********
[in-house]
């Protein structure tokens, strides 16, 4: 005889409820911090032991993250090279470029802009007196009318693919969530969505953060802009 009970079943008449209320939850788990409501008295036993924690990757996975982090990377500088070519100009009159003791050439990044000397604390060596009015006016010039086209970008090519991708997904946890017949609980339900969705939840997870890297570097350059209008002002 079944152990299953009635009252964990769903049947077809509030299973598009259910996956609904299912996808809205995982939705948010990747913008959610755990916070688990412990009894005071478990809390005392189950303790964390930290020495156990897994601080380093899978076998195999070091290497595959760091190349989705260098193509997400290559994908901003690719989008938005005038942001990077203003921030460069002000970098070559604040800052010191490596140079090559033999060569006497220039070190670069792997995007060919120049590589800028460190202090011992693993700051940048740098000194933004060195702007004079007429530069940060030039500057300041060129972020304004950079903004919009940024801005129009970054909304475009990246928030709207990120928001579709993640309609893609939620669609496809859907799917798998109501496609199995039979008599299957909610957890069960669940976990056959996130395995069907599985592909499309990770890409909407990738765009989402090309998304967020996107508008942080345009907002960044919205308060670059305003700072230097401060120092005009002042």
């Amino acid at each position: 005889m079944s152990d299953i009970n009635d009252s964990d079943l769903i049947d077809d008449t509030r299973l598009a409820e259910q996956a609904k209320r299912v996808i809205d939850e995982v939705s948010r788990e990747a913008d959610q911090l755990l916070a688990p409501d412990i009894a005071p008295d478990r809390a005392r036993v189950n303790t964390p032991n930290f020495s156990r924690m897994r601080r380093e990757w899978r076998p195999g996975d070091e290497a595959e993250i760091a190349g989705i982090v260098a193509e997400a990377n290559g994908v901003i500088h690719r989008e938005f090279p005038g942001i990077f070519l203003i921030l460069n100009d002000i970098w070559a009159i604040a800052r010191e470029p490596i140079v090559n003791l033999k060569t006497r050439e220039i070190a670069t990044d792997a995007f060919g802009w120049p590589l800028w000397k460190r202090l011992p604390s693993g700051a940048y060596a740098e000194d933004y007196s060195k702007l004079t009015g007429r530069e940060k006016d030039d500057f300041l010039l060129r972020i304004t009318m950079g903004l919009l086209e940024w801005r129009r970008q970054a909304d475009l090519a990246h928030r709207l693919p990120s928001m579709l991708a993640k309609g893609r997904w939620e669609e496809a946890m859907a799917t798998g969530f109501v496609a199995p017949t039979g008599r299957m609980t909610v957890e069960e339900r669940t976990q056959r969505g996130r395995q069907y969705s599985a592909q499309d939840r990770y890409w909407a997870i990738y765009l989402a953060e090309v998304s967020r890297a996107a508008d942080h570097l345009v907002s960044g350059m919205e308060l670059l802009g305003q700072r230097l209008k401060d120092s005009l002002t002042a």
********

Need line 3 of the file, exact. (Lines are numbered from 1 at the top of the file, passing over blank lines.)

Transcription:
């Amino acid at each position: 005889m079944s152990d299953i009970n009635d009252s964990d079943l769903i049947d077809d008449t509030r299973l598009a409820e259910q996956a609904k209320r299912v996808i809205d939850e995982v939705s948010r788990e990747a913008d959610q911090l755990l916070a688990p409501d412990i009894a005071p008295d478990r809390a005392r036993v189950n303790t964390p032991n930290f020495s156990r924690m897994r601080r380093e990757w899978r076998p195999g996975d070091e290497a595959e993250i760091a190349g989705i982090v260098a193509e997400a990377n290559g994908v901003i500088h690719r989008e938005f090279p005038g942001i990077f070519l203003i921030l460069n100009d002000i970098w070559a009159i604040a800052r010191e470029p490596i140079v090559n003791l033999k060569t006497r050439e220039i070190a670069t990044d792997a995007f060919g802009w120049p590589l800028w000397k460190r202090l011992p604390s693993g700051a940048y060596a740098e000194d933004y007196s060195k702007l004079t009015g007429r530069e940060k006016d030039d500057f300041l010039l060129r972020i304004t009318m950079g903004l919009l086209e940024w801005r129009r970008q970054a909304d475009l090519a990246h928030r709207l693919p990120s928001m579709l991708a993640k309609g893609r997904w939620e669609e496809a946890m859907a799917t798998g969530f109501v496609a199995p017949t039979g008599r299957m609980t909610v957890e069960e339900r669940t976990q056959r969505g996130r395995q069907y969705s599985a592909q499309d939840r990770y890409w909407a997870i990738y765009l989402a953060e090309v998304s967020r890297a996107a508008d942080h570097l345009v907002s960044g350059m919205e308060l670059l802009g305003q700072r230097l209008k401060d120092s005009l002002t002042a």